They say there are more selfies taken at Slider Station than actual sliders sold. It’s true – I did a survey and it’s true. I ate two sliders and took three selfies.
We arrived for a weekend lunch, and joined the end of the line, waiting for the doors to open. Yes, there was a line – this place is genuinely busy. The queue was an eclectic mix of expats and locals, all young – young families, youngsters and young professionals. The majority of the youngsters were busy polishing their iPhone camera lenses, ready for the selfie-fest that was about to begin.
Slider Station doesn’t take reservations, instead opting for the chaos and complaints of a disorganized waiting list. However, in truth what’s happening here is Slider Station are making their popularity visible and turning it into a signaling beacon. If you accept reservations and you’re super popular, all that happens is that it becomes harder to get a reservation. If you don’t take reservations, and you’re super popular, then everyone can see how popular you are — and all those people are likely to be curious as to what all the fuss is about. And suddenly a selfie taken in Slider Station becomes that much more significant.
We were sat at a two top table, just before the main room, in a narrow and noisy corridor. Beyond me, in the distance, was a large, bright room, buzzing with ambition and hope. To my left, I could make out the hot line of the kitchen through a rusted steel, reinforced window, making the cooks seem like superhero criminals in an impenetrable jail cell.
Slider Station is inspired by the American gas stations of the 1940s which is an odd decade to take inspiration from seeing as the majority of the world was embroiled in a World War. Interesting fact – Colonel Sanders and KFC started out as gas stations that sold chicken dinners. Maybe Slider Station will eventually become an actual gas station instead? Anyway, expect faux-rusty detailing, exposed industrial ceilings and concrete flooring.
As the name suggests, the menu is heavy on the burgers and sliders, but doesn’t stop there, thankfully. The menu is tapas inspired and rather faithfully follows all the correct on-trend ingredients such as kale and quinoa, lobster rolls and Korean chicken. There is nothing that takes the menu into another gear, but it is still able to maintain the throttle.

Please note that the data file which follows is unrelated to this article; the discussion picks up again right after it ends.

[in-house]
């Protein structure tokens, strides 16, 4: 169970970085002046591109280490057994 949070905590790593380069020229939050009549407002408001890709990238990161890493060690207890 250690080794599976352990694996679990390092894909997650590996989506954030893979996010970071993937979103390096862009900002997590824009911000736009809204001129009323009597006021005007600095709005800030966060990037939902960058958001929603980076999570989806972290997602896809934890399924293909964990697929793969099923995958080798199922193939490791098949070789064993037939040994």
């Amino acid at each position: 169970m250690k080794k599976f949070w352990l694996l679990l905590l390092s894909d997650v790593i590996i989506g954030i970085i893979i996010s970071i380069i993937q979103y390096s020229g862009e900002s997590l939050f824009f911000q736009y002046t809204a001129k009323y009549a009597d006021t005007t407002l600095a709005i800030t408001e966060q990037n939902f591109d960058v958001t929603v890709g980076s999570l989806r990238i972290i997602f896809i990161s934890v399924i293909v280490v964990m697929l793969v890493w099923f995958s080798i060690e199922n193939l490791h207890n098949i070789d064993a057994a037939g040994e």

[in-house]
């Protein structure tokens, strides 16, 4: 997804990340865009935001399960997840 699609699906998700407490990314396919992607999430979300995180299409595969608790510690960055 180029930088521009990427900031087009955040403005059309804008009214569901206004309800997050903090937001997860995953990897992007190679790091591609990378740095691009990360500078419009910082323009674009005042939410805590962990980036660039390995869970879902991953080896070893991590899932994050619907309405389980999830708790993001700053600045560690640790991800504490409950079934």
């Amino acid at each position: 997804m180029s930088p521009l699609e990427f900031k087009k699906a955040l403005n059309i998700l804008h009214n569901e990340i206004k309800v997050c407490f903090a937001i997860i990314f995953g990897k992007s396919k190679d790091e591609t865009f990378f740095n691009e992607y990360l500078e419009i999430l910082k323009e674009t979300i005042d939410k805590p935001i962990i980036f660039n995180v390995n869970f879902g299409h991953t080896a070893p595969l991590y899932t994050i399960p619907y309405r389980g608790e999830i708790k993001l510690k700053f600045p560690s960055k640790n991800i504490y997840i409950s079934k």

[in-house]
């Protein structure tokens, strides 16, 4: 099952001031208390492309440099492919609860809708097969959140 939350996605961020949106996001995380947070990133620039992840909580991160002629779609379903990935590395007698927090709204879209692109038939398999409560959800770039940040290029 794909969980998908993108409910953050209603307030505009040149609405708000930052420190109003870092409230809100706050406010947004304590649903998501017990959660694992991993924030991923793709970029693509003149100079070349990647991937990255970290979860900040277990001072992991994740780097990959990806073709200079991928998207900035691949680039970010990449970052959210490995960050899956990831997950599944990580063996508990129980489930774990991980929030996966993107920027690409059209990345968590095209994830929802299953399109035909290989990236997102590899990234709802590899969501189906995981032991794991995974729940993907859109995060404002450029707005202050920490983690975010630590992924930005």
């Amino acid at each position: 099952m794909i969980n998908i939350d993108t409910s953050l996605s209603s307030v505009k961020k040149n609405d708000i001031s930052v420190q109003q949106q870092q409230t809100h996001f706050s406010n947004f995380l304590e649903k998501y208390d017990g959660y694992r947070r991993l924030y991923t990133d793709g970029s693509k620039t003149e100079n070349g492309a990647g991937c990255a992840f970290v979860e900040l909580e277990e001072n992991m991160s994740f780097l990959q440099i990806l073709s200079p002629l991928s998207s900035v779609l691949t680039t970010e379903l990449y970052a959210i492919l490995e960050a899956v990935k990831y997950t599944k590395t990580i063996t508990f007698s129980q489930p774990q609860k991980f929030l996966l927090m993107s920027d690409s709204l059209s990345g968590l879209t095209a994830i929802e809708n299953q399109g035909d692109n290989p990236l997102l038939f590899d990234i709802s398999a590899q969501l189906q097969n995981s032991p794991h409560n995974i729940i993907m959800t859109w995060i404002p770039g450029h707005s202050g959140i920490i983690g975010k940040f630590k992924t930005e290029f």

Slider Station has effortlessly resonated with both locals and expats alike. It is the place to be seen at the moment, both in person and over social media. Crown Prince Sheikh Hamdan, affectionately known as Fazza, has been seen there, as have many other Insta-celebs, fueling the popularity of the place.
But does the food justify the wait? That is the million-dollar question. Actually, it’s not – the real question should be, does the wait justify the food?
The Manhattan burger is Slider Station’s classic; cheddar, lettuce, tomato and a special sauce. In terms of the build of the burger, the ratios were almost spot on – It was the Michelangelo’s David of burgers. The meat wasn’t too thick and overpowering, and the bread wasn’t too doughy and heavy.
The midnight slider arrived, confident in its isolation, and it carried itself well visually. My only gripe would be that the cabbage in the midnight was too wet and turned the slider into a slippery sandwich. I think it’s called the Midnight Slider as it would probably be the last thing you would want to eat at night.
In contrast, the Wagyu rib-eye slider was good enough to have for breakfast – shredded succulent rib-eye beef, sweet and dense, with sharp cheese and onions on a soft bun.
The service was as you would expect – multiple runners dropping off various burger combos at various tables as and when they were ready from the kitchen; haphazard and careless, but still relatively effective. There was no real focus on up-selling, but when you’re turning tables like a jacked up Ibiza DJ, you don’t really need your customers to have a second diet coke.
After a ridiculously long wait, our Korean double fried chicken arrived, neatly sliced and presented on a small tapas plate. The menu claims it comes with a Gochujang honey glaze. Gochujang, for those who don’t know, is a chili based, fermented hot paste used in a lot of Korean cooking. Tabasco is timeless, Sriracha is lovely and Harrisa is a fiery punch in the face. However, if you’re looking for a sweeter, funkier flavor from your chilies, gochujang (pronounced go-choo-jong) is the thing for you. Unfortunately, I didn’t get any of that fermented thump in this dish. What I did get was a very salty, sticky glaze and a rather overwhelming feeling of wanting another diet coke. Which of course, I wasn’t going to get.
Galleria Mall on Al Wasl road is home to a number of restaurants, but Slider Station is by far the busiest restaurant on the strip at the moment. It is energetic, hip, and achingly on trend. The food is good enough to incite cravings, but a little on the expensive side, if you are valuing the food alone.
Expect a long wait, but worth it, depending on how many Instagram followers you have.